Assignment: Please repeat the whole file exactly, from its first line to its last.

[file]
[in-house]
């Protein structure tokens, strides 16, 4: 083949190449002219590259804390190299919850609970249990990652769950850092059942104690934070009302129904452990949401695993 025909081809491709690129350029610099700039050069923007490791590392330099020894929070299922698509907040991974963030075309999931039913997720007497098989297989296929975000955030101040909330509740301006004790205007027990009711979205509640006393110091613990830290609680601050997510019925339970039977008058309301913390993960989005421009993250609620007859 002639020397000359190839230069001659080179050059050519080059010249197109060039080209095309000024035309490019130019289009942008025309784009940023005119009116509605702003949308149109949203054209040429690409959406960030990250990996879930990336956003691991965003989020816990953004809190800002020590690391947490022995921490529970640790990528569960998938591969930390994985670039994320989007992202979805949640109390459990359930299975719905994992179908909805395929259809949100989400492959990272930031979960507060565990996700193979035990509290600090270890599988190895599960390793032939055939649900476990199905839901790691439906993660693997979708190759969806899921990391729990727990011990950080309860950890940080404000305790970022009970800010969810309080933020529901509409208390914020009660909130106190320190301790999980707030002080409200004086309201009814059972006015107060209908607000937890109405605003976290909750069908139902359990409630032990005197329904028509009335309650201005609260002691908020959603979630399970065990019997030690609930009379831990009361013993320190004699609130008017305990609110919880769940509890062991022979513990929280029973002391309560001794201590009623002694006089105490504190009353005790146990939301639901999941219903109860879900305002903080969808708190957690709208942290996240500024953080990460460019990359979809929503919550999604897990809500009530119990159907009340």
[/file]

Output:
[in-house]
């Protein structure tokens, strides 16, 4: 083949190449002219590259804390190299919850609970249990990652769950850092059942104690934070009302129904452990949401695993 025909081809491709690129350029610099700039050069923007490791590392330099020894929070299922698509907040991974963030075309999931039913997720007497098989297989296929975000955030101040909330509740301006004790205007027990009711979205509640006393110091613990830290609680601050997510019925339970039977008058309301913390993960989005421009993250609620007859 002639020397000359190839230069001659080179050059050519080059010249197109060039080209095309000024035309490019130019289009942008025309784009940023005119009116509605702003949308149109949203054209040429690409959406960030990250990996879930990336956003691991965003989020816990953004809190800002020590690391947490022995921490529970640790990528569960998938591969930390994985670039994320989007992202979805949640109390459990359930299975719905994992179908909805395929259809949100989400492959990272930031979960507060565990996700193979035990509290600090270890599988190895599960390793032939055939649900476990199905839901790691439906993660693997979708190759969806899921990391729990727990011990950080309860950890940080404000305790970022009970800010969810309080933020529901509409208390914020009660909130106190320190301790999980707030002080409200004086309201009814059972006015107060209908607000937890109405605003976290909750069908139902359990409630032990005197329904028509009335309650201005609260002691908020959603979630399970065990019997030690609930009379831990009361013993320190004699609130008017305990609110919880769940509890062991022979513990929280029973002391309560001794201590009623002694006089105490504190009353005790146990939301639901999941219903109860879900305002903080969808708190957690709208942290996240500024953080990460460019990359979809929503919550999604897990809500009530119990159907009340």